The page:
Canadian Cities


Photo of a raccoon lying in a pipe, with its front paws stretched out.
Raccoon © Serge Gauthier


The City of Sherbrooke is known for its hilly terrain. At heights of 120 and 180 metres, the peaks of mounts Bellevue and J-S Bourque dominate the landscape and are key features in the city’s largest park. This park is visited by many. The Université de Sherbrooke occupies part of it and the city operates sports facilities in a section of it. You can observe wildlife while hiking, mountain biking, cross-country skiing, snowshoeing, or downhill skiing.

Article on the problem of giant slugs from Sherbrooke’s La Tribune newspaper.
The City of Sherbrooke attacks giant slugs
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Published April 20, 2009 at 6:34 a.m. | Updated April 20, 2009 at 6:36 a.m.

The City of Sherbrooke attacks giant slugs

The City of Sherbrooke wants to find solutions to the spread of giant slugs


La Tribune

(SHERBROOKE) The City of Sherbrooke has taken concrete measures to find solutions to the spread of giant slugs. For more than a decade, residents of the Borough of Mont-Bellevue have seen these little creatures appear by the dozens on their properties, but the problem has been getting worse in recent years.

“The City of Sherbrooke has allocated an amount of $12 000 to a specialized firm to study this phenomenon in the city. This study will then allow us to determine the control measures to be implemented to counter the annual invasion on residential property.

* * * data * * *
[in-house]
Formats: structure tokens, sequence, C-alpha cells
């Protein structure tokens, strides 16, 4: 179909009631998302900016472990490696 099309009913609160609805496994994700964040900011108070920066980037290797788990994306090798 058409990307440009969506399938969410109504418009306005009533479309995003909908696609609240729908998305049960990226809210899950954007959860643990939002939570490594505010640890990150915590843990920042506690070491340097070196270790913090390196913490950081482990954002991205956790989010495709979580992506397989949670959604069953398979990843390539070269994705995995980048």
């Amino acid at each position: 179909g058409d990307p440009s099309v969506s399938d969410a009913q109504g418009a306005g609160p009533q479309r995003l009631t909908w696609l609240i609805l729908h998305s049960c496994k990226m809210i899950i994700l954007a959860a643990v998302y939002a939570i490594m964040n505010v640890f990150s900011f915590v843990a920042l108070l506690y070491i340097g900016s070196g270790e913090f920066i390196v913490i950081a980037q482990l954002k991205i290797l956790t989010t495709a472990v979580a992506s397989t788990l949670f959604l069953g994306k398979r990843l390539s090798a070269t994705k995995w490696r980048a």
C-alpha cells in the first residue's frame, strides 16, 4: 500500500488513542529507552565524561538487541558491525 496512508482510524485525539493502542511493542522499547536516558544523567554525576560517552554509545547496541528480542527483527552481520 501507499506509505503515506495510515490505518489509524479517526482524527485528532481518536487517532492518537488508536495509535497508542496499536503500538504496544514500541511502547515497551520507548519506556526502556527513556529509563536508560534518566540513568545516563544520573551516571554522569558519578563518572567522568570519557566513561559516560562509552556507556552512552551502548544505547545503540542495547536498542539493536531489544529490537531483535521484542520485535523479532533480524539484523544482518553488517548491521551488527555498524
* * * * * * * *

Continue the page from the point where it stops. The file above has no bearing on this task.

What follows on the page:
We need these slugs to remain in the mountain’s terrain, and not spread towards the residences in the university sector and the former town of Ascot,” explained Jean-François Rouleau, city councillor for the Mont-Bellevue district.

The councillor is pleased that there will be progress on the issue this summer. “It is time for us to take action!” The study will be carried out over the summer. The problem could then be dealt with by 2010.

Last year, these giant slugs measured up to 20 centimetres in length. On some streets, like Montante, dozens of the creatures could be found in yards, basements, even in the middle of the street where it was impossible to drive a car without running over some of them.

These black slugs, properly called Arion ater, are not a part of Quebec’s indigenous wildlife. They were accidentally imported from Europe in wooden crates that were sent to the Université de Sherbrooke.


Photo album

Photo of a raccoon lying in a pipe, with its front paws stretched out.
Photo of a close-up of a Mallard Duck standing with its feet in water, side view.
Photo of two Painted Turtles on driftwood, over a body of water.

Photo of Canada Geese and their goslings near a body of water.
Photo a several people fishing from a riverbank, photo taken from the water.
Photo of a Peregrine Falcon perched on an eavestrough against a red brick wall.

Photo of several Snow Geese on water.
Photo of a close-up of a Least Bittern on a branch, side view, head turned to the left.
Photo of a bullfrog at rest on vegetation in the water.

Photo of a close-up of a Black-Capped Chickadee perched on a branch.
Photo of a Barred Owl on a branch seen through the green leaves of a maple tree, frontal  view.
Photo of a White-Tailed Deer in a wooded area, frontal  view.

Photo of a Bog Copper Butterfly sitting on an evergreen branch, seen from above.

Map of the City of Sherbrooke

Sherbrooke city map

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